2017 Fiddlehead Pink Fiddle Fiddlestix Vineyard Sta, Rita Hills Rosé of Pinot Noir
alc., pH 3.31, TA 0.60, 273 cases, $23. Not a saignée, but rather a purposeful rosé produced from
distinctive blocks at Fiddlestix Vineyard in the nascent stage of the vintage. Each block and clonal
selection (113, Pommard 4, 667) is targeted specifically for this wine by expressing early flavor
maturity at lower sugar. Less than 24-hour skin contact. Gentle de-stemmed, free-run juice and
light pressed skins, cold fermented in stainless steel to dryness. Partial malolactic fermentation.
Watermelon pink color in the glass. The aromatics are highly enticing, featuring scents of cut apple,
strawberry, raspberry, red current, and watermelon. The flavors echo the aromas with added flavors of red
cherry and cranberry. Brisk, clean, dry and vivacious with welcome richness of flavor and spirited acidity.
2013 Fiddlehead Seven Twenty Eight Fiddlestix Vineyard Sta. Rita Hills Pinot Noir
13.7% alc., pH 3.31,
TA 0.6659, 2,880 cases, $44. Grapes harvested at night, clones 115, 113, Pommard 4, 667, 777 and Pommard
5 co-fermented in small vats after de-stemmed. Aged in French oak barrels, 35% new.
Moderately dark garnet
color in the glass. The nose leads with aged aromas of black cherry, leather, game, black currant and oak
spice. Nicely balanced, with middleweight flavors of dark cherry, blueberry and black currant. The wine seems
to have arrived at early maturity and shows a bit of rusticity and earthiness. The tannins are sleek, there is
good acidity and some finishing length.
2012 Fiddlehead Lollapalooza Fiddlestix Vineyard Sta. Rita Hills Pinot Noir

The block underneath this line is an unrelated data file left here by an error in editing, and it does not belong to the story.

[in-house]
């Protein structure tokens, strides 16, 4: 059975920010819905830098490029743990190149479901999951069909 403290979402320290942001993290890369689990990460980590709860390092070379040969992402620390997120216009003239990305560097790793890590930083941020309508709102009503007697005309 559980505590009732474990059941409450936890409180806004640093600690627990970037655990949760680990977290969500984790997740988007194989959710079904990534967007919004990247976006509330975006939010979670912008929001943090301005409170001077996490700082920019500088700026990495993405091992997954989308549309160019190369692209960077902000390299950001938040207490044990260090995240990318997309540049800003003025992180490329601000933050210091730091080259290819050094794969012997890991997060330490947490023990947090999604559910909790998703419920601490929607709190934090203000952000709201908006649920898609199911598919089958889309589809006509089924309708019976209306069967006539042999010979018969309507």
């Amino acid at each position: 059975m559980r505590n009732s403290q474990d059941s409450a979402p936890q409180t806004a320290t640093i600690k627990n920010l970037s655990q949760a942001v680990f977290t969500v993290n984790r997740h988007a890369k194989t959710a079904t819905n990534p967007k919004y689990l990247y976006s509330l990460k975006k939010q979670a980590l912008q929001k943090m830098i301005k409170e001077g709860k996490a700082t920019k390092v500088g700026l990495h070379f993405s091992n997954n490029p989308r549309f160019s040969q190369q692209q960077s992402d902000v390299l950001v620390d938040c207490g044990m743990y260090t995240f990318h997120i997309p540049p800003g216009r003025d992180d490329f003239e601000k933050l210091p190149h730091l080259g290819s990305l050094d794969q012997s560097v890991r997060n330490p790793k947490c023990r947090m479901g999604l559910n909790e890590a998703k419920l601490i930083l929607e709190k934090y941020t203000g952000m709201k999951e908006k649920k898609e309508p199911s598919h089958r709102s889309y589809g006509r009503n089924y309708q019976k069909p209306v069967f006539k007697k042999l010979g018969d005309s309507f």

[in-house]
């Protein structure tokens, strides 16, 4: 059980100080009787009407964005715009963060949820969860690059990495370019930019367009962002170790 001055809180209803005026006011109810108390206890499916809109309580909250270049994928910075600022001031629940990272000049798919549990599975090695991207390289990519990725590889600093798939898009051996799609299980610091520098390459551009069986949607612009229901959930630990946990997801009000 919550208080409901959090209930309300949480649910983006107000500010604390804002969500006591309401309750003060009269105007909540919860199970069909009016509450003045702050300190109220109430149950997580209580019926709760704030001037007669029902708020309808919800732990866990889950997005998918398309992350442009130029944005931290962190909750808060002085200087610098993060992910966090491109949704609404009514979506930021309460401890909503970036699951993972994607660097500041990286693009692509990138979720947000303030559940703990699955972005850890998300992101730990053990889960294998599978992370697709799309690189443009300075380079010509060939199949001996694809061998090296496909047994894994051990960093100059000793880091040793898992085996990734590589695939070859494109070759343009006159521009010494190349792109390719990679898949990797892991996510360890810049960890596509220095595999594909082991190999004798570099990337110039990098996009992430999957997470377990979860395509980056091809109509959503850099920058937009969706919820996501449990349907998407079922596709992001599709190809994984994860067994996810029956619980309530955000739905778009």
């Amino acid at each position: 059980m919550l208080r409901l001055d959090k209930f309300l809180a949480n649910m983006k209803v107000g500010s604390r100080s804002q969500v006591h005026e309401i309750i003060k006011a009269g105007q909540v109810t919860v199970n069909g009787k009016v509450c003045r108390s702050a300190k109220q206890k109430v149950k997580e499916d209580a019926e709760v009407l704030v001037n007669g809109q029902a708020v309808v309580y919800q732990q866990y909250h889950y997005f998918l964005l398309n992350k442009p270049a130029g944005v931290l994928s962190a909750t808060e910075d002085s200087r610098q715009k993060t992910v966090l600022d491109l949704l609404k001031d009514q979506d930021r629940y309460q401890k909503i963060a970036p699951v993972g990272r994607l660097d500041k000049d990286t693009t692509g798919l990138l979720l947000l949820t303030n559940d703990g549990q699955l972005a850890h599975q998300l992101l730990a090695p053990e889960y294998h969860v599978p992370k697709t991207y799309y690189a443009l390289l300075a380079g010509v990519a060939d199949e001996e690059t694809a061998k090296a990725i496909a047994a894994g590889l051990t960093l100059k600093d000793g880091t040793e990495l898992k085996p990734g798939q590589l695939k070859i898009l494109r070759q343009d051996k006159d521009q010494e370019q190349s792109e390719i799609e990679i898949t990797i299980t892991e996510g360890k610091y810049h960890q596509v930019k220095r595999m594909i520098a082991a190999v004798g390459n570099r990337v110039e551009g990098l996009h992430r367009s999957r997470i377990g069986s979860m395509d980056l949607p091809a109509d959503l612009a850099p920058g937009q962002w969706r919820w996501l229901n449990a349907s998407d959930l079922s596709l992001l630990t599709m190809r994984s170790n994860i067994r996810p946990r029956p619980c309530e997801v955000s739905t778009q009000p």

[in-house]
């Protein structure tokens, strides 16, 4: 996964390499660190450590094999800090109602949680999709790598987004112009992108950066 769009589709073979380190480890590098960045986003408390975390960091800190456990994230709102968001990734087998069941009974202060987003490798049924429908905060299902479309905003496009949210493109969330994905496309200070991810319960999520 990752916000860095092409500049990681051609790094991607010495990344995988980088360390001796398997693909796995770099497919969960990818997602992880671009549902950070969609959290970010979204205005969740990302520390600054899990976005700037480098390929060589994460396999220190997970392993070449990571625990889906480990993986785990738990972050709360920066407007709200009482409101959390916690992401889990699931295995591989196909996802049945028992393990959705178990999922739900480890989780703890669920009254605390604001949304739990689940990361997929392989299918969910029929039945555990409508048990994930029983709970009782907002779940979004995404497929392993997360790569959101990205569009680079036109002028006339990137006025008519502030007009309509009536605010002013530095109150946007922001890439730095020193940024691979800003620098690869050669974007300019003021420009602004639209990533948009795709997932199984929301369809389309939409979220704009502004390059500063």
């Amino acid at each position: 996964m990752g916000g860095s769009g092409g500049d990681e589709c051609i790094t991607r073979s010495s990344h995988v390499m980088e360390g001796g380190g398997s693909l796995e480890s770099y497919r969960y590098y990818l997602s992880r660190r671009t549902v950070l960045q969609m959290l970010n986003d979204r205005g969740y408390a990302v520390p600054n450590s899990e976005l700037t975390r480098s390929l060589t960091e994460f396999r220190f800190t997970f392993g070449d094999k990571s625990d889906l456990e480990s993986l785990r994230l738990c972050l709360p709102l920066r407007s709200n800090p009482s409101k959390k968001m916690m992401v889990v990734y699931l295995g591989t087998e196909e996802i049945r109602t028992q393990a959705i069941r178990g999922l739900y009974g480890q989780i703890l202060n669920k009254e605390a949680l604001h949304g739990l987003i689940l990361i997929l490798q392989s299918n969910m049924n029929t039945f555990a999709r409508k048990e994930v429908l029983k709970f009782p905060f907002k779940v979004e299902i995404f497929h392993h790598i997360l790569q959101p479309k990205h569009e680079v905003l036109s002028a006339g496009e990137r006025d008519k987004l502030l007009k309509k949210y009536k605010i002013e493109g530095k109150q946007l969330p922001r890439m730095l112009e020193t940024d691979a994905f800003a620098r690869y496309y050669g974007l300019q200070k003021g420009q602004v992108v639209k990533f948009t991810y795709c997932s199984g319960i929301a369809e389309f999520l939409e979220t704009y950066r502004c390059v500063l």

13.5% alc., pH 3.54, TA 0.589, 307 cases, $80. The most
outstanding barrels in the vintage as selected by Kathy Joseph and her
winemaking team. Sourced from 19 blocks throughout Fiddlestix
Vineyard and included multiple pick dates. Grapes were harvested at
night, meticulously hand-sorted and 100% de-stemmed. Clones were
primarily 777, followed by 667 and Pommard 4 and 5. Free-run juice
only was aged 15 months in French oak barrels, 36% new.
color in the glass. Nicely perfumed with fresh aromas of black cherry
and spice. Discreetly rich in a mid weight plus style, offering layers of
dark red and black fruits with a compliment of spice and oak. The
suave, dry tannins lead to a satiny texture and the generous finish is
notable. Considerably more special when tasted later in the day from a
previously opened bottle.
2015 Fiddlehead Fiddlestix Vineyard Sta. Rita Hills Grüner Veltliner
13.0% alc., pH 3.05, TA 0.66, 356 cases,
$28. Harvested from 2.8-acres planted at Fiddlestix
Vineyard. Grapes were harvested at night and handsorted.
Whole cluster pressed to tank, cold-settled and
racked to a majority of neutral French oak barrel where it
was aged on its less. The remaining 25% was cold
fermented in tank. Both fractions were non-malolactic fermented and
aged separately for 10 months after which they were married together
just before bottling.
Pale platinum color in the glass. Gracious aromas
of lemon-lime, parchment, wax and nuts. Bright and crisp on the palate,
infused with flavors of lemon-lime, pear, vanilla, cream soda and nuts.
Very polished, with refreshing acidity. Still fine when re-tasted the
following day from a previously opened and re-corked bottle. I do not have much experience with this varietal
so I have few benchmarks for comparison, but this was an outstanding wine and I presume a superb example
of this varietal.